The Altai Project protects natural landscapes and wildlife and supports Indigenous peoples and traditional lifeways in Eurasia. We conduct our work through community collaborations, biodiversity initiatives, and targeted campaigns.
How we work
The Altai Project works to achieve our mission through financial support, strategic exchanges of expertise and technology, strengthening protected areas (including sacred sites), and amplifying the voices of frontline partners and experts through storytelling and advocacy.
We support conservation efforts, wildlife research and protection (snow leopards, raptors, Altai argali sheep), protection of sacred lands and traditional and spiritual lifeways, and careful renewable energy infrastructure development.
Throughout our programs, we engage with Indigenous peoples. Not only do we support their efforts to govern their traditional natural territories, we believe that Indigenous peoples hold the key to living in balance with nature—a key that must not be lost. Protection of sacred lands and strengthening traditional knowledge are priorities.
In collaboration with other international nonprofits, we support and participate in activism to prevent or mitigate potentially destructive development that threaten ecosystems, communities, and biological diversity. Our partners are generally people and organizations in the local community, and we strive to maintain long-term relationships.
We are unique
The Altai Project is the only international nonprofit interconnecting nature conservation with sustainable development, Indigenous communities, and cultural heritage and facilitating these approaches in Eurasia Because we are small and dynamic, we can be flexible to constantly changing conditions and opportunities in the larger region.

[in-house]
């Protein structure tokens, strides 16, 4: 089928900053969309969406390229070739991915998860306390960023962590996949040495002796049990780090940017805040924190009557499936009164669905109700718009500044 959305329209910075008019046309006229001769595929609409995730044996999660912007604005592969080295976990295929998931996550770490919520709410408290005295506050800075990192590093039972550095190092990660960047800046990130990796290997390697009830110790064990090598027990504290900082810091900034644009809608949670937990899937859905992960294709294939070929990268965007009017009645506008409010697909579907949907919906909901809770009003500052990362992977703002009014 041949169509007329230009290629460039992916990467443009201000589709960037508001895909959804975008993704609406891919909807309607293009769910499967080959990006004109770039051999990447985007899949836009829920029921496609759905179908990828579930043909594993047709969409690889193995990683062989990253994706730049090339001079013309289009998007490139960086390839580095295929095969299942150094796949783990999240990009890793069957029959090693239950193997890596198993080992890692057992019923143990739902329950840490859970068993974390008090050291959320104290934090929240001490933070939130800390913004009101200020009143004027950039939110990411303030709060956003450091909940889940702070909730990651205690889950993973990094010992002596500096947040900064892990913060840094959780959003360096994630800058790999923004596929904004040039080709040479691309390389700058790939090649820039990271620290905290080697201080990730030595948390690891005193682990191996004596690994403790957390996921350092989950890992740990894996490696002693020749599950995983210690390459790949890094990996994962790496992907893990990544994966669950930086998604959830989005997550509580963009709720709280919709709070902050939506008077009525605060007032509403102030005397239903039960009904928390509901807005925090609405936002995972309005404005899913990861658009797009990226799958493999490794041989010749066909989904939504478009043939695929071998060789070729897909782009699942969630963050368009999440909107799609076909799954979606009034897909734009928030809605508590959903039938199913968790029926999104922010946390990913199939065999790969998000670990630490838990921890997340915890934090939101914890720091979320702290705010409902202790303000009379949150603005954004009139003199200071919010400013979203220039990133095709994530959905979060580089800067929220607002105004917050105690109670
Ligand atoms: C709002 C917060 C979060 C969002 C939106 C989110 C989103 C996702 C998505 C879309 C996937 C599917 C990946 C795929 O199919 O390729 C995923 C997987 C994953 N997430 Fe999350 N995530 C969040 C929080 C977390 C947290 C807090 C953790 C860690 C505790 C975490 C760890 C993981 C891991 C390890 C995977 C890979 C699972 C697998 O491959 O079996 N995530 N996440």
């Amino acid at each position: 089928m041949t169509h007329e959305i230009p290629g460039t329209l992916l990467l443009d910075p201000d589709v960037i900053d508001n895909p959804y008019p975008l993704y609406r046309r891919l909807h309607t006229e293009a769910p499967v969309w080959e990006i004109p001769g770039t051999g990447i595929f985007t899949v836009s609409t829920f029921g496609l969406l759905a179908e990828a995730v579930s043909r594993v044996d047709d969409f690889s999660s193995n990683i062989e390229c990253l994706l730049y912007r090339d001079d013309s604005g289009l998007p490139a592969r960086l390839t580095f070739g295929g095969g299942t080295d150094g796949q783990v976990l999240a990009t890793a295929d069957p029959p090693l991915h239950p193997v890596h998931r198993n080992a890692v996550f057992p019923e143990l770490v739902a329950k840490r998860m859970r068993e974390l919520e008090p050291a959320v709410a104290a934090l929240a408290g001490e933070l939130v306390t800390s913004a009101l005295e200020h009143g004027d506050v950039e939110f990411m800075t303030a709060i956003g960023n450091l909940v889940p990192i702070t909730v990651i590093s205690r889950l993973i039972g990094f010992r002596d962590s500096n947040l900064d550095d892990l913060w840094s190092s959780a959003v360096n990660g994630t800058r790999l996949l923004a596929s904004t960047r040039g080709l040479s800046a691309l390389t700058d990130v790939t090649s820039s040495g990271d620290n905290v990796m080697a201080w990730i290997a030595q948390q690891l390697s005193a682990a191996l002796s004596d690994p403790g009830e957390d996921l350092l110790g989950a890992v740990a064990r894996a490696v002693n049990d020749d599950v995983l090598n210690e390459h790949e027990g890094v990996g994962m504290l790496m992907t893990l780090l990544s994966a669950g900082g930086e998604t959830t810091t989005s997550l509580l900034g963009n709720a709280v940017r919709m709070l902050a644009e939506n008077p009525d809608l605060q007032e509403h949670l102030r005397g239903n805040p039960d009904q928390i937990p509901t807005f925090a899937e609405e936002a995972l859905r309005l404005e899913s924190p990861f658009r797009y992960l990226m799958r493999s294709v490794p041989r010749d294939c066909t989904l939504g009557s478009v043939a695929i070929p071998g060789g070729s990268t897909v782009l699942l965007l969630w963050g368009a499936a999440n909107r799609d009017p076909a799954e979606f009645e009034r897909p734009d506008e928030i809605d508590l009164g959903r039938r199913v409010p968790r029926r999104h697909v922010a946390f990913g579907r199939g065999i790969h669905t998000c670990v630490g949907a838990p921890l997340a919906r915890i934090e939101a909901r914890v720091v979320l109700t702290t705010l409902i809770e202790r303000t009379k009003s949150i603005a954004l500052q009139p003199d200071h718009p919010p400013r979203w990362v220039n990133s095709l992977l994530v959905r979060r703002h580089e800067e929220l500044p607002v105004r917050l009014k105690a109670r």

Thanks to our personal connections in the region and decades building expertise, we can leverage our funding by supporting effective nonprofits and frontline defenders whom we know are trustworthy and effective.
What is Altai?
The Greater Altai Ecoregion is of global importance. It stretches across parts of Russia, Kazakhstan, China, and Mongolia.
Throughout its 25 years work, The Altai Project has constantly evolved for the protection of natural and cultural heritage in Eurasia.
Meet The Director
Jennifer Castner, the director of The Altai Project, brings years of expertise, fundraising, grantmaking, and passion to her work.
We are a project of Earth Island Institute (EII). Earth Island Institute is a non-profit, public interest, membership organization that supports people who are creating solutions to protect our shared planet.
Earth Island Institute develops and supports projects that counteract threats to the biological and cultural diversity that sustain the environment. Through education and activism, these projects promote the conservation, preservation, and restoration of the Earth.
Earth Island Institute was founded in 1982 by legendary environmentalist David Brower as an innovative solution to this dilemma. Rather than create dozens of separate non-profit groups with the same basic administrative needs, Earth Island acts as an umbrella organization, providing individual projects with the freedom to develop new initiatives by offering a wide range of professional services, from fiscal administration and program management to office space and equipment.
Earth Island's Project Network consists of over 80 projects worldwide (see the Project Directory for program and contact information).
Charity Navigator awarded Earth Island Institute 4 out of a possible 4 stars. A 4-star rating indicates that Earth Island Institute adheres to good governance and other best practices that minimize the chance of unethical activities and consistently executes its mission in a fiscally responsible way. Charity Navigator is America's premier independent charity evaluator; they help donors make intelligent giving decisions by providing in-depth, objective ratings and analysis of the financial health, accountability, and transparency of America's largest charities.